Session 13: Side Information, Items structure and Relations

Date: Friday September 22, 11:15 AM – 12:35 PM (GMT+8)
Room: Hall 406CX
Session Chair: Iadh Ounis
Parallel with: Session 14: Multi-task Recommendation

  • RESFull Index Deep Retrieval: End-to-End User and Item Structures for Cold-start and Long-tail Item Recommendation
    by Zhen Gong (Shanghai Jiao Tong University), Xin Wu (Bytedance Inc.), Lei Chen (Bytedance Inc.), Zhenzhe Zheng (Shanghai Jiao Tong University), Shengjie Wang (Bytedance Inc.), Anran Xu (Shanghai Jiao Tong University), Chong Wang (Bytedance Inc.) and Fan Wu (Shanghai Jiao Tong University).

    End-to-end retrieval models, such as Tree-based Models (TDM) and Deep Retrieval (DR), have attracted a lot of attention, but they are flawed in cold-start and long-tail item recommendation scenarios. Specifically, DR learns a compact indexing structure, enabling efficient and accurate retrieval for large recommendation systems. However, it is discovered that DR largely fails on retrieving cold-start and long-tail items. This is because DR only utilizes user-item interaction data, which is rare and often noisy for cold-start and long-tail items. And the end-to-end retrieval models are unable to make use of the rich item content features. To address this issue while maintaining the efficiency of DR indexing structure, we propose Full Index Deep Retrieval (FIDR) that learns indices for the full corpus items, including cold-start and long-tail items. In addition to the original structure in DR (called User Structure in FIDR) that learns with user-item interaction data (e.g., clicks), we add an Item Structure to embed items directly based on item content features (e.g., categories). With joint efforts of User Structure and Item Structure, FIDR makes cold-start items retrievable and also improves the recommendation quality of long-tail items. To our best knowledge, FIDR is the first to solve the cold-start and long-tail recommendation problem for the end-to-end retrieval models. Through extensive experiments on three real-world datasets, we demonstrate that FIDR can effectively recommend cold-start and long-tail items and largely promote overall recommendation performance without sacrificing inference efficiency. According to the experiments, the recall of FIDR is improved by 8.8% ~ 11.9%, while the inference of FIDR is as efficient as DR.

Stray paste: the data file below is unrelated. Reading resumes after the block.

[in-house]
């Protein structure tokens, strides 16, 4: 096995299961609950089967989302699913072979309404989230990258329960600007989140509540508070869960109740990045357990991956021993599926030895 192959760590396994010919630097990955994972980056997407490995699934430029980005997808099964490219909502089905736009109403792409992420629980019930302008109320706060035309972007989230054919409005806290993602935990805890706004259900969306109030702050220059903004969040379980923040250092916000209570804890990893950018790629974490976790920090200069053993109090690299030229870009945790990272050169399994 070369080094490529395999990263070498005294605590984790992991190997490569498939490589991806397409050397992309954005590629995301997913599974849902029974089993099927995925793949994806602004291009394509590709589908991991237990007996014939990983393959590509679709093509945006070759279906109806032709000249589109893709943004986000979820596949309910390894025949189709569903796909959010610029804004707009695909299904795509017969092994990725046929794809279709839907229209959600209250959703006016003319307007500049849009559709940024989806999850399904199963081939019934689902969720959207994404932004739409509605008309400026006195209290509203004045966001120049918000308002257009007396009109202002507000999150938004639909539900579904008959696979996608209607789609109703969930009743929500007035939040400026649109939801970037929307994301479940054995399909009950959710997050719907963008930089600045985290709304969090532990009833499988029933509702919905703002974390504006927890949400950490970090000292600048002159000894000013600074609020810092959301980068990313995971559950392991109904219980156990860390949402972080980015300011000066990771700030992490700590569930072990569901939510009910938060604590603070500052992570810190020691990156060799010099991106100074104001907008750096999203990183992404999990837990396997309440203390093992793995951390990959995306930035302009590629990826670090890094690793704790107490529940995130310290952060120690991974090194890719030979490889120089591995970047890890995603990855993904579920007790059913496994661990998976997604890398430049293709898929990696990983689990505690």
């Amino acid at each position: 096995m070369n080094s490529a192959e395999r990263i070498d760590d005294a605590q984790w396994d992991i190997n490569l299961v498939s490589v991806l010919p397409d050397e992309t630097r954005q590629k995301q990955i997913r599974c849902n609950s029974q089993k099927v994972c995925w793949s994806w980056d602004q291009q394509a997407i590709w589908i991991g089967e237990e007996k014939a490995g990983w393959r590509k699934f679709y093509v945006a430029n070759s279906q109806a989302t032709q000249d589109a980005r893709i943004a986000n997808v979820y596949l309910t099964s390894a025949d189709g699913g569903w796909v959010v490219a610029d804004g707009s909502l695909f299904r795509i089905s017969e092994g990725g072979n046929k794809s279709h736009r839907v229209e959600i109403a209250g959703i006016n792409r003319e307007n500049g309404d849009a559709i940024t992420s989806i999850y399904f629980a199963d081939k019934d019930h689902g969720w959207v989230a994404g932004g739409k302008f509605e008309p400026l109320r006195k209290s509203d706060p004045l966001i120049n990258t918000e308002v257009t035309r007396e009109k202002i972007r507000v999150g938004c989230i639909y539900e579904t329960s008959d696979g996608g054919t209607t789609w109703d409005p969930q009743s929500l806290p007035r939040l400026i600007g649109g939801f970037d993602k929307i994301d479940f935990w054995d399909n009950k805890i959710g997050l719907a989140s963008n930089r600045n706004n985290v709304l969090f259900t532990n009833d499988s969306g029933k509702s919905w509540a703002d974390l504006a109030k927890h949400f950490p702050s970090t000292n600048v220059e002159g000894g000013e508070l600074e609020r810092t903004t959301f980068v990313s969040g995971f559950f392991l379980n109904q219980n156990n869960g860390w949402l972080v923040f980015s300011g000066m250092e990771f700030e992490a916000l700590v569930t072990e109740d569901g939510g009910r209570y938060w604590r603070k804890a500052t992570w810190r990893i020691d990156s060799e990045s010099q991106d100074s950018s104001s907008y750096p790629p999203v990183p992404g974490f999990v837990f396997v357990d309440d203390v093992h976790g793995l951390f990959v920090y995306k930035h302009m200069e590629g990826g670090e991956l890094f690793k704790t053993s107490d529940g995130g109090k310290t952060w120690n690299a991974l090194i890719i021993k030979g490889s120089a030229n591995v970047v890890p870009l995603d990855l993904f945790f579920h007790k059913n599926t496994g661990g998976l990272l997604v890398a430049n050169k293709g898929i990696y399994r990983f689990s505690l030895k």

Full text in ACM Digital Library

  • RESSPARE: Shortest Path Global Item Relations for Efficient Session-based Recommendation
    by Andreas Peintner (Universität Innsbruck), Amir Reza Mohammadi (Universität Innsbruck) and Eva Zangerle (Universität Innsbruck).